HIV is mostly passed by blood that is exchanged during sexual intercourse (especially anal sex) or IV drug use. High viral loads of the virus are found in semen. Traditional vaginal sex with a healthy partner that does not have any open sores and is not menstruating or lacking natural lubrication is the lowest risk method of sexual transmission after oral sex.
Nevertheless, microscopic dermabrasions are sufficient for the virus to transmit during sexual intercourse. Men who are not circumcised are at the highest risk because there are many T cells that HIV likes to infiltrate in the foreskin. In addition, the delicate foreskin tissue is more prone to tearing and transmitting blood during intercourse.
HIV also infects macrophages that are located in the central nervous system and tonsils. When they infect these multinucleated cells, they produce concentrated volumes of the virus.
HIV is unique in the sense that it creates several variations and mutations of the virus in a single day. It can even combine two different subtypes of the virus infecting the same cell together to build a hybrid virus. This also makes it much harder to nail down and treat with one substance to eradicate it.
Transmission can occur from intense contact with blood, breast milk, semen, pre-ejaculation fluids, vaginal fluids, and in infants born to HIV+ mothers.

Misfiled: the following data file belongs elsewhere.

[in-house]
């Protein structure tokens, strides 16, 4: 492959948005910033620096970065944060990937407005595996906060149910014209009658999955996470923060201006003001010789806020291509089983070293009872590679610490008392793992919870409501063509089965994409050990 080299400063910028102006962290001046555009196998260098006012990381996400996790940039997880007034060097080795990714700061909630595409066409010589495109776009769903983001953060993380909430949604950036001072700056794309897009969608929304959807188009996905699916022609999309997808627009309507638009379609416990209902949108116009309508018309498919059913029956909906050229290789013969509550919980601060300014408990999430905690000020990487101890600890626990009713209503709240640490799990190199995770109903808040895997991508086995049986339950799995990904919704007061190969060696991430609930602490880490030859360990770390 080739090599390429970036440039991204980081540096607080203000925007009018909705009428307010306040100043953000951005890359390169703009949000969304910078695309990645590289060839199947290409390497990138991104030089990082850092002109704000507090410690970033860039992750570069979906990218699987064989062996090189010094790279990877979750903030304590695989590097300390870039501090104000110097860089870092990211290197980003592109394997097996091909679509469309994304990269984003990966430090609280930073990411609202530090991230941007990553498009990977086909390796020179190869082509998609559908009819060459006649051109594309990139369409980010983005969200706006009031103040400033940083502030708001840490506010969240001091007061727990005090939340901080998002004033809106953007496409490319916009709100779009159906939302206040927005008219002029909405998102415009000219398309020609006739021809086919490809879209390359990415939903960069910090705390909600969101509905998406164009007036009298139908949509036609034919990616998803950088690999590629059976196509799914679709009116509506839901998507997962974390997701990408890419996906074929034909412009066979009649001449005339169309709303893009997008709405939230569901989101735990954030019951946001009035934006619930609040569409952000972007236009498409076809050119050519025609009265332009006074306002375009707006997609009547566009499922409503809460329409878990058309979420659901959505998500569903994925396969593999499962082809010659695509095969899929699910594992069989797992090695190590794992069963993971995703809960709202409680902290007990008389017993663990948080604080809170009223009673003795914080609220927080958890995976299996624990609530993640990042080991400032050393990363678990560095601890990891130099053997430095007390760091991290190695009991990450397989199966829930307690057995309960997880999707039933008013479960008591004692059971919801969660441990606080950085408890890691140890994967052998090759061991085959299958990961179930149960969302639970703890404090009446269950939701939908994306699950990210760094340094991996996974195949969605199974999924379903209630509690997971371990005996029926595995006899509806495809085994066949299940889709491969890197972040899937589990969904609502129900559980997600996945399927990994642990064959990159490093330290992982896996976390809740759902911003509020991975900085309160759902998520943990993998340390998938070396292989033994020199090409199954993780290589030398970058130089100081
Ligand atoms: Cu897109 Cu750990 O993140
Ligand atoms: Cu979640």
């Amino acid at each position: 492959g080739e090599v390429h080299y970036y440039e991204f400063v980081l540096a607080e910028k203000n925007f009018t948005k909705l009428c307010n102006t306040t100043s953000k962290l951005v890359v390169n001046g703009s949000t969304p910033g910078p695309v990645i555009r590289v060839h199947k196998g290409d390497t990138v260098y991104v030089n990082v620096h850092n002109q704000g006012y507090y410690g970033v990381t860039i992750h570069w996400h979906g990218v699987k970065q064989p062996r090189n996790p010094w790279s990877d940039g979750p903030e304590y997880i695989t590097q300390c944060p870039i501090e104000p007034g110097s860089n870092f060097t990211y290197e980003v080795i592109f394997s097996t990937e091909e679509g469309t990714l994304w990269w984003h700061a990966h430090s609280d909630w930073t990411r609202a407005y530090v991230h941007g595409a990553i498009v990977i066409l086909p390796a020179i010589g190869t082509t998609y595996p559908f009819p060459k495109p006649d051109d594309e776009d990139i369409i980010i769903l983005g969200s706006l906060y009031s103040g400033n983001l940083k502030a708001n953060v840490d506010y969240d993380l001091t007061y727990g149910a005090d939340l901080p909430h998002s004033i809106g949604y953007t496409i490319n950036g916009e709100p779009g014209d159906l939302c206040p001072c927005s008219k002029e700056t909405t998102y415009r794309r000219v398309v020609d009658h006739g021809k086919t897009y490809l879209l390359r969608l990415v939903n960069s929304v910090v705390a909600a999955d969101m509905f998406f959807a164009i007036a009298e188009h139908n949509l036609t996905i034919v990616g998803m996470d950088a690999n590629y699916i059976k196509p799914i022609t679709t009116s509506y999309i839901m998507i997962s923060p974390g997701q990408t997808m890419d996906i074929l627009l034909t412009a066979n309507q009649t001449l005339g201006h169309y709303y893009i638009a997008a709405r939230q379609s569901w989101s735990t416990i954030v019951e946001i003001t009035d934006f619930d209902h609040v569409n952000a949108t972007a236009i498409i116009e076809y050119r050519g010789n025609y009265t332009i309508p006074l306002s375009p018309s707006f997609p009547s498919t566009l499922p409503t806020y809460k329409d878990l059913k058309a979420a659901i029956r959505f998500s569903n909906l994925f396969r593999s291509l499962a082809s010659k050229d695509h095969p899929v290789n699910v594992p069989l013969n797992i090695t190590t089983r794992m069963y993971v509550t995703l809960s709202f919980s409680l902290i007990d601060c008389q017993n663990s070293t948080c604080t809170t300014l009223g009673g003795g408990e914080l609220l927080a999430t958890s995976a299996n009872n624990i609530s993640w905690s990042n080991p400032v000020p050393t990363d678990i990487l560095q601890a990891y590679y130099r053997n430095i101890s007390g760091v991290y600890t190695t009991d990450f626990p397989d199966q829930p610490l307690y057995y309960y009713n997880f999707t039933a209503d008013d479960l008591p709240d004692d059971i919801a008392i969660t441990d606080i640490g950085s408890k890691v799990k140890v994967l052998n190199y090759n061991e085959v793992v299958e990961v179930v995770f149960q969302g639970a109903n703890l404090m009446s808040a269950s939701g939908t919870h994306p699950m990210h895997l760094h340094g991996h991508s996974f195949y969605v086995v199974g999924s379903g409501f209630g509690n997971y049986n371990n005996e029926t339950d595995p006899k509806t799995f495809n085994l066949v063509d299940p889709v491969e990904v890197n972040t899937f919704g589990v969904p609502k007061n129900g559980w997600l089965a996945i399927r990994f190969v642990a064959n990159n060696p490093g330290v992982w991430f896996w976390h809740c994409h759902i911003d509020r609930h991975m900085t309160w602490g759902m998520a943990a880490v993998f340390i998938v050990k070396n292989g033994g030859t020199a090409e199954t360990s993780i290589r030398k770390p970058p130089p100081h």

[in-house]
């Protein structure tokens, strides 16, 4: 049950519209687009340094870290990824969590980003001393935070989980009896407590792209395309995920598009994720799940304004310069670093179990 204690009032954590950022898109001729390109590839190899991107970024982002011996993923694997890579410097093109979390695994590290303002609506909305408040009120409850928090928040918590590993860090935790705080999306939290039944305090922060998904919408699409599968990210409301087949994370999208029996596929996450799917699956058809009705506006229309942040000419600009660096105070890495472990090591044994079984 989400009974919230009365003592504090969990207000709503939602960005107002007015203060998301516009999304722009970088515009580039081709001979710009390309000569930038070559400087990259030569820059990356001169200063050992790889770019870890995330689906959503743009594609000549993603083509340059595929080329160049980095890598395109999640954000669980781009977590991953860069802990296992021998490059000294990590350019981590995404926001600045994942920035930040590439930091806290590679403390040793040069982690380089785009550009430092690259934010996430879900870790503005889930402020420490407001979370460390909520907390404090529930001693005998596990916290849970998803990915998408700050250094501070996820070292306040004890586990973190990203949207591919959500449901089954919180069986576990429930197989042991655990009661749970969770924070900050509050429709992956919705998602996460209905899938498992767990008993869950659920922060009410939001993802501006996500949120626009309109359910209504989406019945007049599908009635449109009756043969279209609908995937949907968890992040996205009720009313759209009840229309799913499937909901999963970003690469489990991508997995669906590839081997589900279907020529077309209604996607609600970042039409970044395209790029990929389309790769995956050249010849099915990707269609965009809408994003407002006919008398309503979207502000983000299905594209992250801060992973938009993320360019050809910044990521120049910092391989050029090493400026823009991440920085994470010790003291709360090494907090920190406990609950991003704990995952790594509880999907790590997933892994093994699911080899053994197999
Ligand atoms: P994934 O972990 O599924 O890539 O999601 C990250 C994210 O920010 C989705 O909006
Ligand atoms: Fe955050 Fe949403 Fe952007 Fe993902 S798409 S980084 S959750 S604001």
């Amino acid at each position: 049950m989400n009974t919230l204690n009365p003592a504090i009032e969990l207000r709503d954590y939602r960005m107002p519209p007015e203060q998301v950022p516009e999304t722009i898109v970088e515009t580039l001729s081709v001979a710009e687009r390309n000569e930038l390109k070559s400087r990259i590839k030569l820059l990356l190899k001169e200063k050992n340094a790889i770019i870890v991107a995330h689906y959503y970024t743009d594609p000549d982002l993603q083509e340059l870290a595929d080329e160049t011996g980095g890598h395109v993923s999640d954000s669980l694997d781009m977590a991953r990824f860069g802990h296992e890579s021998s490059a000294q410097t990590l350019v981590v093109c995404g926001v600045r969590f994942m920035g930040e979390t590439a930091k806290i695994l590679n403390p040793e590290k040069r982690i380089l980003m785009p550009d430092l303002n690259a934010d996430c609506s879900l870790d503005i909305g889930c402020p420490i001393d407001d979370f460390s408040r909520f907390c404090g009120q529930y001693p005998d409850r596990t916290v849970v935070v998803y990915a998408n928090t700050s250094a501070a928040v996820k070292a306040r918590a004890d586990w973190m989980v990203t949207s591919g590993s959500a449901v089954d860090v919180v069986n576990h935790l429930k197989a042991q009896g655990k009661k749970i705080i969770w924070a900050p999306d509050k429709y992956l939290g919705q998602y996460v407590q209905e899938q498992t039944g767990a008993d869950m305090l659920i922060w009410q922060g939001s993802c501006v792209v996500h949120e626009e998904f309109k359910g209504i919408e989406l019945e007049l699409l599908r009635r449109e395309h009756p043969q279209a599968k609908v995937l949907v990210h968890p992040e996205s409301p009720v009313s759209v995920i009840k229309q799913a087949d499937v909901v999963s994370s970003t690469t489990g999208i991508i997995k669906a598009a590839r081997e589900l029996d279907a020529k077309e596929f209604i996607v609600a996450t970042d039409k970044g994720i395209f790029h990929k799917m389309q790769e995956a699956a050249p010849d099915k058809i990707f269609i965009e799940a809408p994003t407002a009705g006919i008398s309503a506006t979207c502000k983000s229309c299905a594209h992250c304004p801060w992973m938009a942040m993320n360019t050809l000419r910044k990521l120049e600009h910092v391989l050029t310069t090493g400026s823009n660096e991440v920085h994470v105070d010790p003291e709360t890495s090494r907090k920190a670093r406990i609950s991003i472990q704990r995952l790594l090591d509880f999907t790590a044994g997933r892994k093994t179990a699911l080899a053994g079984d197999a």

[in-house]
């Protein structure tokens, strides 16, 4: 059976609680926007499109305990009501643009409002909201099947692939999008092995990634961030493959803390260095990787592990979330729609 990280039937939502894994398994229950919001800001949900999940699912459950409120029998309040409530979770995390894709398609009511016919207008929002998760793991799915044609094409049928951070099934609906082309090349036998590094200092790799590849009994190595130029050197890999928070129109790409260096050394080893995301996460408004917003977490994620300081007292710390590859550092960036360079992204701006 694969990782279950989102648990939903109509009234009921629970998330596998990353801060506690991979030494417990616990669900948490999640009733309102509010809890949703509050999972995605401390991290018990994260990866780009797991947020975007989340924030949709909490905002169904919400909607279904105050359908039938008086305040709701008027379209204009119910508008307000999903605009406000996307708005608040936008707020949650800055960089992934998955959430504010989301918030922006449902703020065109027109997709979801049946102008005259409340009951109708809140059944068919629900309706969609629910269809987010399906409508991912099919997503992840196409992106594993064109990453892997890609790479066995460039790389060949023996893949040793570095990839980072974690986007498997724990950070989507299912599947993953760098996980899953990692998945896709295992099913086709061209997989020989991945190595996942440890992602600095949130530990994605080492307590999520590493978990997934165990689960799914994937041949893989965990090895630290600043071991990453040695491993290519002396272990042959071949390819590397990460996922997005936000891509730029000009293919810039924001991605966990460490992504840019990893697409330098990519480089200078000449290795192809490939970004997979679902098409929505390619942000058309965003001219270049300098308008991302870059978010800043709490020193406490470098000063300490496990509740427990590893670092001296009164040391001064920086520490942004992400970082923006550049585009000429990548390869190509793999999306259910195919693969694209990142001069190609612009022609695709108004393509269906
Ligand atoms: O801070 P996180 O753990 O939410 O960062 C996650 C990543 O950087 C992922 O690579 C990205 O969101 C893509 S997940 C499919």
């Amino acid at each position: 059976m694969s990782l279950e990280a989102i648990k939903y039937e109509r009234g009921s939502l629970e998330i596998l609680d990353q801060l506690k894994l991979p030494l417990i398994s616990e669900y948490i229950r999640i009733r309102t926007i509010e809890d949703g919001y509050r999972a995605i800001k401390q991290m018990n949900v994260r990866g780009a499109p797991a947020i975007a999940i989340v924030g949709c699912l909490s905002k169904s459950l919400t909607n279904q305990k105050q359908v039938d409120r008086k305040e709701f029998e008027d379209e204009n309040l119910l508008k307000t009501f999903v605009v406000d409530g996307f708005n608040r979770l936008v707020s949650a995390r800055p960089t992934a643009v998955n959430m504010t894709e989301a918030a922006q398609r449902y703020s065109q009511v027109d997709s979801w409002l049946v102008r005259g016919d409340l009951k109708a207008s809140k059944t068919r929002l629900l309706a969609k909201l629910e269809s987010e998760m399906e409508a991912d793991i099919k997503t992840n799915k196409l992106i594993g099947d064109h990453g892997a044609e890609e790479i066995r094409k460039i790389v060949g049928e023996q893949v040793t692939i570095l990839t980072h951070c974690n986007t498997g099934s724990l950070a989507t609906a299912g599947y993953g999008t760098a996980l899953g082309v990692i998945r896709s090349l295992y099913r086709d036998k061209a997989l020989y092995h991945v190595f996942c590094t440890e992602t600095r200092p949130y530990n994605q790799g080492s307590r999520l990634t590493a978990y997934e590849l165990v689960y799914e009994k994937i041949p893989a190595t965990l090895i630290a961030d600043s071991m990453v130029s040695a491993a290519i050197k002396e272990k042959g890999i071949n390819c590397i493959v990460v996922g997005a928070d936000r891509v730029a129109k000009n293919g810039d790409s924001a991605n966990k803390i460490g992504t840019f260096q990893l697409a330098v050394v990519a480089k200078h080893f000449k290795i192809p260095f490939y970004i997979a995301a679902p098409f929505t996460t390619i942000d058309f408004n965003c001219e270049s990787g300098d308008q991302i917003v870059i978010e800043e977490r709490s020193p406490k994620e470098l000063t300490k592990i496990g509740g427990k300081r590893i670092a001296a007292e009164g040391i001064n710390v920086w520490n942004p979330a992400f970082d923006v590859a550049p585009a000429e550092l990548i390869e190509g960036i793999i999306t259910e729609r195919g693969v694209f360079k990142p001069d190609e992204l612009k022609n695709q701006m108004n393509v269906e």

It is not possible to get an infection by merely holding hands, kissing, or contact with fluids that have already been exposed to open air. It is when there is intimate contact that brings open fluids in contact with open wounds (no matter how small) that infection can occur.
Sex, especially rough sex with lots of tearing of delicate mucous membranes and bleeding, presents the highest risks for infection after dirty syringes. The risk of transmission from oral sex is considered to be as low as .01% or less.
HIV is not transmitted through saliva. Therefore, the odds are slim to none of becoming infected if you are receiving. If you have open sores in your mouth or an infection, then the chances of becoming infected by giving oral sex are theoretically not impossible, although it is unclear if any certain cases were reported.
However, unsafe oral sex is still dangerous because you can still acquire the lifelong disease of herpes and even antibiotic-resistant strains of STD bacterial infections.
How HIV Infects/What is the Cure?
An HIV infection targets the immune system cells of the body, specifically the CD4 T helper cells. Some of these cells have a certain glycoprotein on their surface that HIV has an affinity for penetrating along with the receptor sites.
HIV kills off these immune cells by leading the cell to self-destruct in a process called pyroptosis. The cell recognizes that it a virus has invaded it and released inflammatory cytokine proteins that signal other immune cells to attack.
This process normally works to eradicate a serious disease but fails with HIV because the virus buries itself into the bone marrow itself and is not addressed at its root. In fact, the only currently recognized cure for HIV is to have a bone marrow transplant.